The MoreMilkiT project recently reviewed the sustainability of dairy producer groups working with the project in Morogoro and Tanga.
The producer organizations sustainability assessment was carried out in July and August 2016 to gauge the level of sustainability and existing gaps in 30 producer groups. These groups were equipped, in 2014, by the project team with skills on how to manage group and dairy businesses based on their site-specific plans.
Six key dimensions associated with sustainable smallholder dairy producers organizations in East Africa—financial health, access to dairy inputs and services, relationship with external environment, member loyalty, effective and transparent leadership and management and engagement with the output market—were assessed.
Preliminary results showed that 57% of the sites assessed are ‘least advanced’ and are at ‘stage one’, meaning they lack revenue generating activities and do not collectively sell milk. As a result, these groups, which are in the extensive production systems of Mvomero and Kilosa districts, did not score on financial health and engagement with output markets. To advance to ‘stage two’, they need to improve in all sustainability dimensions, especially by developing income generating activities using member’s contributions.
But various (nine) groups were in stage two across project sites. These were generating profits from lending to each other and providing inputs. These groups have good leadership practices but they need to improve on engagement with the milk markets, financial health, access to inputs and services and effective leadership, areas in which they each scored below 50%.
Two groups from Ubiri and Mbuzii in Lushoto District benefited from MilkIT feeds interventions and are in ‘stage three’, evidenced by improved fodder and access to inputs and services. To move to stage four, the next (higher) level of sustainability, they need to start selling milk collectively. The most advanced groups were in Viti and Mwangoi also in Lushoto District. They scored above average in all dimensions and require minimal external support.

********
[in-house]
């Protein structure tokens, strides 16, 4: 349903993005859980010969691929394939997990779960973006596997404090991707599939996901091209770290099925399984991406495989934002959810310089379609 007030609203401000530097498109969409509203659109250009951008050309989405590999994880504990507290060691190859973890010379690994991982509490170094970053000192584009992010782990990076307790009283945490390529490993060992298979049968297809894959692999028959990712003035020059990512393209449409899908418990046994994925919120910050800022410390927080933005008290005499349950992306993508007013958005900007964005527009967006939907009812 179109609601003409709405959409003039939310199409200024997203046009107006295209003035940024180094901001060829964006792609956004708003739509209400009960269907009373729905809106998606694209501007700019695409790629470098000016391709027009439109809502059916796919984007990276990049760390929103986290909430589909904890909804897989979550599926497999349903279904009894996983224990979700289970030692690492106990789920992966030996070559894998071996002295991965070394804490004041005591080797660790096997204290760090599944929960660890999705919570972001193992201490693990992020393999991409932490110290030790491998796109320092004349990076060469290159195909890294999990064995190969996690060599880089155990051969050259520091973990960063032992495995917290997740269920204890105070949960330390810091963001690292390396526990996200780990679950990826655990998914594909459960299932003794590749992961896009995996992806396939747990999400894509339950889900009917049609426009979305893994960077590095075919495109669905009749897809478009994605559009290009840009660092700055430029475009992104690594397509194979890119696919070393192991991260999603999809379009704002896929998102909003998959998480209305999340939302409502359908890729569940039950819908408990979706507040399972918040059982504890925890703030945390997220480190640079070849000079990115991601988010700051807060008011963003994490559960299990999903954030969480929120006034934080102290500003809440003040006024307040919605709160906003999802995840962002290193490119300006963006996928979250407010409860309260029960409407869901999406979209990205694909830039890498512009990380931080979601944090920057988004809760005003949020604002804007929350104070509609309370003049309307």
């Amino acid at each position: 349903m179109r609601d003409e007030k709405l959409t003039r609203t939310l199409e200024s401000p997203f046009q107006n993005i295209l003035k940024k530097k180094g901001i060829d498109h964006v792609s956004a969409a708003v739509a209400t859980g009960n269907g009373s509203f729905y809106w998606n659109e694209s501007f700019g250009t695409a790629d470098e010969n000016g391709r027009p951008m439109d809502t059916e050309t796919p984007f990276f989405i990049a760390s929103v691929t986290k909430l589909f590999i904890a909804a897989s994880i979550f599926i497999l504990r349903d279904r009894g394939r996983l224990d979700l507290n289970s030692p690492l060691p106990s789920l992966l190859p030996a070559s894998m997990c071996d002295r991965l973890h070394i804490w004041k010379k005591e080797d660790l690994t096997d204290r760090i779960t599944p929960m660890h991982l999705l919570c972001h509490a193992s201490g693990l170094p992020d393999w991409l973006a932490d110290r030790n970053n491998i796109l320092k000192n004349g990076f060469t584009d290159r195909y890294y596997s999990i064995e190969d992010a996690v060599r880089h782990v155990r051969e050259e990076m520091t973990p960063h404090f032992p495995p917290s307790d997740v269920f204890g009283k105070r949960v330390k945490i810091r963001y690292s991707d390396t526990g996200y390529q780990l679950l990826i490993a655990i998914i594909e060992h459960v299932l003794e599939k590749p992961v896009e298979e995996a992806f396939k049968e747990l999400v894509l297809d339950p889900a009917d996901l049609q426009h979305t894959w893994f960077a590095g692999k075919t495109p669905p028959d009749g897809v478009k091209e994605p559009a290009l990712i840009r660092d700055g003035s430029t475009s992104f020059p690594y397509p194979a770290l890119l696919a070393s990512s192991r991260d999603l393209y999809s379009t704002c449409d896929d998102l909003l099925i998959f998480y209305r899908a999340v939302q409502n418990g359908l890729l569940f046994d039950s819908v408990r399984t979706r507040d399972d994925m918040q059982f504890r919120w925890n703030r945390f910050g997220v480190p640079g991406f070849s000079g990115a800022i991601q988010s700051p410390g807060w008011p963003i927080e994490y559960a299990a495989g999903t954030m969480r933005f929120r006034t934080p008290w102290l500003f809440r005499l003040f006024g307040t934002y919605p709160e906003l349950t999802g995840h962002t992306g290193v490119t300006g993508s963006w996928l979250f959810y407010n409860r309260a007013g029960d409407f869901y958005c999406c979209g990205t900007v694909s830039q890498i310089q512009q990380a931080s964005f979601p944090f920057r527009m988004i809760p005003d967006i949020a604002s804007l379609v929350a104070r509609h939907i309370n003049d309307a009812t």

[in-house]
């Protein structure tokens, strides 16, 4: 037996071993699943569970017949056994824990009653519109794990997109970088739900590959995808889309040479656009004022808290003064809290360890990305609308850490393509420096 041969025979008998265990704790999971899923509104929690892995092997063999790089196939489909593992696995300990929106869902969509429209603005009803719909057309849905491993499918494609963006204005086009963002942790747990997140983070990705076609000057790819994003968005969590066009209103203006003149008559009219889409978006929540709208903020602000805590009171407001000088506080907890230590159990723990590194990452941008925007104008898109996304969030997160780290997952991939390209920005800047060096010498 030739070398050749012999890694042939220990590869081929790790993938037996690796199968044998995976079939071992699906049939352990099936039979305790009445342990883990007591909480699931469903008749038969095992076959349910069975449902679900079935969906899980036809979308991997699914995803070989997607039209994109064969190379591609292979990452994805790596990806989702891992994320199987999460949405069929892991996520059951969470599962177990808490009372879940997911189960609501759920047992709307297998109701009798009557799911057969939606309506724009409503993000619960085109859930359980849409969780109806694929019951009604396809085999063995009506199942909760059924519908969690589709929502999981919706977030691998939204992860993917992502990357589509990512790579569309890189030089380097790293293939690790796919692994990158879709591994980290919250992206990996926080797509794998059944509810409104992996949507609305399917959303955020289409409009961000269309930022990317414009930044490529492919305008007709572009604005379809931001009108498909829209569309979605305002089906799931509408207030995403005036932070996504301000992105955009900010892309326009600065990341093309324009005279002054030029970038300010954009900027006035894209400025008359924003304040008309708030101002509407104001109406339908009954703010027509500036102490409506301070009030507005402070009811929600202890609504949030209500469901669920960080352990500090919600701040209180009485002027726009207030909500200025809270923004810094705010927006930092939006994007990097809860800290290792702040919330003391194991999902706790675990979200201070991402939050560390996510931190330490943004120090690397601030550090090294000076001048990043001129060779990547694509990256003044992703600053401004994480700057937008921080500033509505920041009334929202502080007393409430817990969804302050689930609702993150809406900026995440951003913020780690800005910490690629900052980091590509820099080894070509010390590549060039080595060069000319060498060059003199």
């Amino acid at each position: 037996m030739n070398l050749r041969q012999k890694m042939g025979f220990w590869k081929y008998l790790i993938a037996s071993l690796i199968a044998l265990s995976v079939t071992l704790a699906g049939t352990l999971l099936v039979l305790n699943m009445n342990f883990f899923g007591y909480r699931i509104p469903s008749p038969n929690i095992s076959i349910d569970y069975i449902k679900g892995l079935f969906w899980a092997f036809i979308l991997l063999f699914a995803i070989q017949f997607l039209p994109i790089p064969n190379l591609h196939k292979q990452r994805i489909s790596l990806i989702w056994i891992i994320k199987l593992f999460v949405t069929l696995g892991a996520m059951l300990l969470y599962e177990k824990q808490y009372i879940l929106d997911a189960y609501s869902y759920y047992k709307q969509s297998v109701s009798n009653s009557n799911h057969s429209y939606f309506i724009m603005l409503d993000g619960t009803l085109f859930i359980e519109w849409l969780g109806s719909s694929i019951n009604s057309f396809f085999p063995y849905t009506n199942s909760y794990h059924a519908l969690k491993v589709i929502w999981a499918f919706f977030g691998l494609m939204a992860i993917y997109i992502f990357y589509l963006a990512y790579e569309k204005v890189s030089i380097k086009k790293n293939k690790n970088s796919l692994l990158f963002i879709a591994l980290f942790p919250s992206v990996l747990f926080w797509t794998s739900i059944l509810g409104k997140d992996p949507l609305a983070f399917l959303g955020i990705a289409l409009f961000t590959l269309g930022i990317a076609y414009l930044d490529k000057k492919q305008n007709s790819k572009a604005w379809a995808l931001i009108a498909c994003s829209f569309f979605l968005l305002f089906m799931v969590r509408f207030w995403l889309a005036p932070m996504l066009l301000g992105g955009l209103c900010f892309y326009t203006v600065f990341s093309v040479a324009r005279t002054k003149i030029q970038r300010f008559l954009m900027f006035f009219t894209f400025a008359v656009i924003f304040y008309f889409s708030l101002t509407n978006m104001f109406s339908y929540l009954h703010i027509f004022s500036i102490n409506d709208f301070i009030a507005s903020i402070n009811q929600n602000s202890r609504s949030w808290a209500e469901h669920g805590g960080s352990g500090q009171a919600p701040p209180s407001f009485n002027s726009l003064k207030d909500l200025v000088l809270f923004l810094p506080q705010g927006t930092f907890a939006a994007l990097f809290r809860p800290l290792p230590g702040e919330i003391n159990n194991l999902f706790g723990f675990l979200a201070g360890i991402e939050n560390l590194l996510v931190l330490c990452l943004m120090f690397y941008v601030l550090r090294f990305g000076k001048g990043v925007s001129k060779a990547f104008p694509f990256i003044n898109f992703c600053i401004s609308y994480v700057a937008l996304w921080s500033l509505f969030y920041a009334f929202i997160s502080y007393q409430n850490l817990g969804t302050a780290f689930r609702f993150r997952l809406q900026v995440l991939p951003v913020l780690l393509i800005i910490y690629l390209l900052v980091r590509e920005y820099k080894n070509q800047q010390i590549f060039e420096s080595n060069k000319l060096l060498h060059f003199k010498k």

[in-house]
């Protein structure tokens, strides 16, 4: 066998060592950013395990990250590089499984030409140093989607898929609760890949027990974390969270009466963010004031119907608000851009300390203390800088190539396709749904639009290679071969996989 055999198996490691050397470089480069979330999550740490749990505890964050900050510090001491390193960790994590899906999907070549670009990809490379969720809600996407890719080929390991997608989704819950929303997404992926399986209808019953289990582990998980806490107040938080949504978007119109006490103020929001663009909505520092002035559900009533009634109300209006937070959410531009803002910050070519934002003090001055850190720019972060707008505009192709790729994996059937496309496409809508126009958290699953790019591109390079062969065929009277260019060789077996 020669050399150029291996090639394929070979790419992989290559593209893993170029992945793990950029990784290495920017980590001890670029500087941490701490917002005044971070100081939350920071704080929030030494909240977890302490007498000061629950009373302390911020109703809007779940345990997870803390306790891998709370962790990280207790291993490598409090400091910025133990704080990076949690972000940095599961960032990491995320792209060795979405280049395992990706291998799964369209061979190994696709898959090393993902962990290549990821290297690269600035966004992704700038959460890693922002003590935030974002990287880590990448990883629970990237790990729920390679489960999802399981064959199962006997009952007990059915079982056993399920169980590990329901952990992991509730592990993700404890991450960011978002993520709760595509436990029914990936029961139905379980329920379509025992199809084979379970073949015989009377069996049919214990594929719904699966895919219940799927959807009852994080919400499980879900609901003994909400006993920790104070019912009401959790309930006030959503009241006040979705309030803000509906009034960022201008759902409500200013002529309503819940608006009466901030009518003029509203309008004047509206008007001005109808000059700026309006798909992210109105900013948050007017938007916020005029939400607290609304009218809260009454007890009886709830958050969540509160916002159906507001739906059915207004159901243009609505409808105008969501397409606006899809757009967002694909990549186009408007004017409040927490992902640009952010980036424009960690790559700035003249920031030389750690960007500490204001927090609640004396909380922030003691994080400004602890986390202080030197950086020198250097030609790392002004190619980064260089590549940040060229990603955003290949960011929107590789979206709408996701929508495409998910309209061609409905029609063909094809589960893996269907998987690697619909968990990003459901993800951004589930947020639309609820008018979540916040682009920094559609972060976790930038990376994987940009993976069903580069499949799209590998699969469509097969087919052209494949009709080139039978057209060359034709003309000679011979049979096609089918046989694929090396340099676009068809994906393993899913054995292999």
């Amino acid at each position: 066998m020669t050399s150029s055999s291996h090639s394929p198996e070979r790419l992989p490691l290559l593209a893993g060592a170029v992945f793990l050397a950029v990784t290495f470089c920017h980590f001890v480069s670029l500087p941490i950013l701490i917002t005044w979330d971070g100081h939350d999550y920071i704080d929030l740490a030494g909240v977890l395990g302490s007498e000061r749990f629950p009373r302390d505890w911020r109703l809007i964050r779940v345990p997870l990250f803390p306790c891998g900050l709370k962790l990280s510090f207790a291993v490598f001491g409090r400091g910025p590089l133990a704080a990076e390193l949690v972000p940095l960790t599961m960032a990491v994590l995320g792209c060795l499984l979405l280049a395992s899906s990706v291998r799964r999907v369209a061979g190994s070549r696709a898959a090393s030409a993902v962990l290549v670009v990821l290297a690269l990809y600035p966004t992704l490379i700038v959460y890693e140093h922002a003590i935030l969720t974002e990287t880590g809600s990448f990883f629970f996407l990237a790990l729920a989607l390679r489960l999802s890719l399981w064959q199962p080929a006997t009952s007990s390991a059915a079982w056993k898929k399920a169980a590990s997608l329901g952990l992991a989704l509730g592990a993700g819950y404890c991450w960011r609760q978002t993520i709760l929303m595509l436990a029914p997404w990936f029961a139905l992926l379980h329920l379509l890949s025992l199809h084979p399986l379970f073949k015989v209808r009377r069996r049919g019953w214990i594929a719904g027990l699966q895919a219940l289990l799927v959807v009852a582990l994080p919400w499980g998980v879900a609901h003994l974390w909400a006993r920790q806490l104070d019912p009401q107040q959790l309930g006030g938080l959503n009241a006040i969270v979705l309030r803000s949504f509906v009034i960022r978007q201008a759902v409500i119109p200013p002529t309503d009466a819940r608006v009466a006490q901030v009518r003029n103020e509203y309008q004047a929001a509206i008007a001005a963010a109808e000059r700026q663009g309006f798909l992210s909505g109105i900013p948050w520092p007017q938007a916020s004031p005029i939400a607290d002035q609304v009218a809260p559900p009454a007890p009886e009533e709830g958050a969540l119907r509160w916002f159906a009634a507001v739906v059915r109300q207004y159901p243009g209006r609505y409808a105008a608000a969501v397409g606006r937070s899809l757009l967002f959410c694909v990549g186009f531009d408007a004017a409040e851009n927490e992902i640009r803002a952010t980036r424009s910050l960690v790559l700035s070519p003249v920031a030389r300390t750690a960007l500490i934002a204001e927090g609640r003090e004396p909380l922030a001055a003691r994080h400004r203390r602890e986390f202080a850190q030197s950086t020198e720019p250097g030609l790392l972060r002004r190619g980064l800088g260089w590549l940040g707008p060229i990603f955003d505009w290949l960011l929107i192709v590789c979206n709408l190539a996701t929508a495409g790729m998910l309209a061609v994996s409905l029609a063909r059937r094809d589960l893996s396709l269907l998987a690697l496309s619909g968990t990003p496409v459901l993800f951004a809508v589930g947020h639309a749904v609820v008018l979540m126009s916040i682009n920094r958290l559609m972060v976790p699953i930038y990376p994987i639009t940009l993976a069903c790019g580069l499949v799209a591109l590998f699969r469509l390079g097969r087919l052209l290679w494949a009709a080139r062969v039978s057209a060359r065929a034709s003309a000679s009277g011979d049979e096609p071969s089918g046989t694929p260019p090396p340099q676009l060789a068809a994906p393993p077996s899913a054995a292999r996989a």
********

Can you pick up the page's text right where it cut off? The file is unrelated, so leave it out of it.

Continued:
Elected group officials, extension officers linked to the group, district livestock officers and farmer representatives were involved in the assessment, which used a tool adopted from the East Africa Dairy Development project. The review also identified other opportunities for increasing sustainability and these will later be shared with the groups prior to the handover exercise of the producer groups.
MoreMilkiT is piloting the dairy market hub approach to facilitate market linkage and collective action among smallholder producers in Tanzania and is led by the International Livestock Research Institute (ILRI). The Sokoine University of Agriculture, Faida MaLi, Heifer International and Tanzania Dairy Board are partners in the Irish Aid-funded project.